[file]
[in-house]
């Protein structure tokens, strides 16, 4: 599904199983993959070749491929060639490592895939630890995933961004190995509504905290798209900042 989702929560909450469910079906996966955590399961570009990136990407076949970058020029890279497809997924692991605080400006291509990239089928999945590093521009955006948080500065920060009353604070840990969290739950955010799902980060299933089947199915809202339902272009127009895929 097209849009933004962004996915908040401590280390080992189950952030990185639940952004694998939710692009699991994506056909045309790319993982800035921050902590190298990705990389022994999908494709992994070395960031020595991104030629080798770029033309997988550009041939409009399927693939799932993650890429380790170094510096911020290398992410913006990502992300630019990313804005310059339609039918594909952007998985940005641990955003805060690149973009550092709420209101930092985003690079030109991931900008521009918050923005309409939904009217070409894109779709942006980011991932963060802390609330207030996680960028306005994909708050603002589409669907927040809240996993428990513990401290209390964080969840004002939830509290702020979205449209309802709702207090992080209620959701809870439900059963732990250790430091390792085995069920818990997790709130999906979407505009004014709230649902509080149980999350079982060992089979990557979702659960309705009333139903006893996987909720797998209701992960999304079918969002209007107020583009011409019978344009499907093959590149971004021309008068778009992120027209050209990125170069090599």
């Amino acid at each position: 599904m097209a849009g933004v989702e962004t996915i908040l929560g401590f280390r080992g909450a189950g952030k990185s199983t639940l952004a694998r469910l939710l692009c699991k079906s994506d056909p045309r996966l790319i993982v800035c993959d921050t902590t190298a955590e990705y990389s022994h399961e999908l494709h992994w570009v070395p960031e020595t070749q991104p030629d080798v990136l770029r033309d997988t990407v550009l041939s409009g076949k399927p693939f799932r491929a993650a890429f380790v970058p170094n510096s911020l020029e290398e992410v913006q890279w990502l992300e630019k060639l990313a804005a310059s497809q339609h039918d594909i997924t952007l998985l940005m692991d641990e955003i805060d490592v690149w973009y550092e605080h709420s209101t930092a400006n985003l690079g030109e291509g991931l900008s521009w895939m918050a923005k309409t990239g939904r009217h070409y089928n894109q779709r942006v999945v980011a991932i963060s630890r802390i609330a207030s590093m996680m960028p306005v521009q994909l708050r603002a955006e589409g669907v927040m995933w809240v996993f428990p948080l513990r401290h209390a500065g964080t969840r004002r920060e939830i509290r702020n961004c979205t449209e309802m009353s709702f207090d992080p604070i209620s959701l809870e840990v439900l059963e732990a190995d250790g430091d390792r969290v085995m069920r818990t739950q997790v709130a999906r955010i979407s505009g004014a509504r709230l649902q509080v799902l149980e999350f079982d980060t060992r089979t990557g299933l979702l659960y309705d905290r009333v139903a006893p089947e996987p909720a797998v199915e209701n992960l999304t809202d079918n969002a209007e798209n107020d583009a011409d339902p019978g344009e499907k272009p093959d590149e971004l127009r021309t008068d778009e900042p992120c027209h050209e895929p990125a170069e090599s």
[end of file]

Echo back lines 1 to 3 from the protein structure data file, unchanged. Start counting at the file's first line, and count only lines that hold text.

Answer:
[in-house]
């Protein structure tokens, strides 16, 4: 599904199983993959070749491929060639490592895939630890995933961004190995509504905290798209900042 989702929560909450469910079906996966955590399961570009990136990407076949970058020029890279497809997924692991605080400006291509990239089928999945590093521009955006948080500065920060009353604070840990969290739950955010799902980060299933089947199915809202339902272009127009895929 097209849009933004962004996915908040401590280390080992189950952030990185639940952004694998939710692009699991994506056909045309790319993982800035921050902590190298990705990389022994999908494709992994070395960031020595991104030629080798770029033309997988550009041939409009399927693939799932993650890429380790170094510096911020290398992410913006990502992300630019990313804005310059339609039918594909952007998985940005641990955003805060690149973009550092709420209101930092985003690079030109991931900008521009918050923005309409939904009217070409894109779709942006980011991932963060802390609330207030996680960028306005994909708050603002589409669907927040809240996993428990513990401290209390964080969840004002939830509290702020979205449209309802709702207090992080209620959701809870439900059963732990250790430091390792085995069920818990997790709130999906979407505009004014709230649902509080149980999350079982060992089979990557979702659960309705009333139903006893996987909720797998209701992960999304079918969002209007107020583009011409019978344009499907093959590149971004021309008068778009992120027209050209990125170069090599």
């Amino acid at each position: 599904m097209a849009g933004v989702e962004t996915i908040l929560g401590f280390r080992g909450a189950g952030k990185s199983t639940l952004a694998r469910l939710l692009c699991k079906s994506d056909p045309r996966l790319i993982v800035c993959d921050t902590t190298a955590e990705y990389s022994h399961e999908l494709h992994w570009v070395p960031e020595t070749q991104p030629d080798v990136l770029r033309d997988t990407v550009l041939s409009g076949k399927p693939f799932r491929a993650a890429f380790v970058p170094n510096s911020l020029e290398e992410v913006q890279w990502l992300e630019k060639l990313a804005a310059s497809q339609h039918d594909i997924t952007l998985l940005m692991d641990e955003i805060d490592v690149w973009y550092e605080h709420s209101t930092a400006n985003l690079g030109e291509g991931l900008s521009w895939m918050a923005k309409t990239g939904r009217h070409y089928n894109q779709r942006v999945v980011a991932i963060s630890r802390i609330a207030s590093m996680m960028p306005v521009q994909l708050r603002a955006e589409g669907v927040m995933w809240v996993f428990p948080l513990r401290h209390a500065g964080t969840r004002r920060e939830i509290r702020n961004c979205t449209e309802m009353s709702f207090d992080p604070i209620s959701l809870e840990v439900l059963e732990a190995d250790g430091d390792r969290v085995m069920r818990t739950q997790v709130a999906r955010i979407s505009g004014a509504r709230l649902q509080v799902l149980e999350f079982d980060t060992r089979t990557g299933l979702l659960y309705d905290r009333v139903a006893p089947e996987p909720a797998v199915e209701n992960l999304t809202d079918n969002a209007e798209n107020d583009a011409d339902p019978g344009e499907k272009p093959d590149e971004l127009r021309t008068d778009e900042p992120c027209h050209e895929p990125a170069e090599s």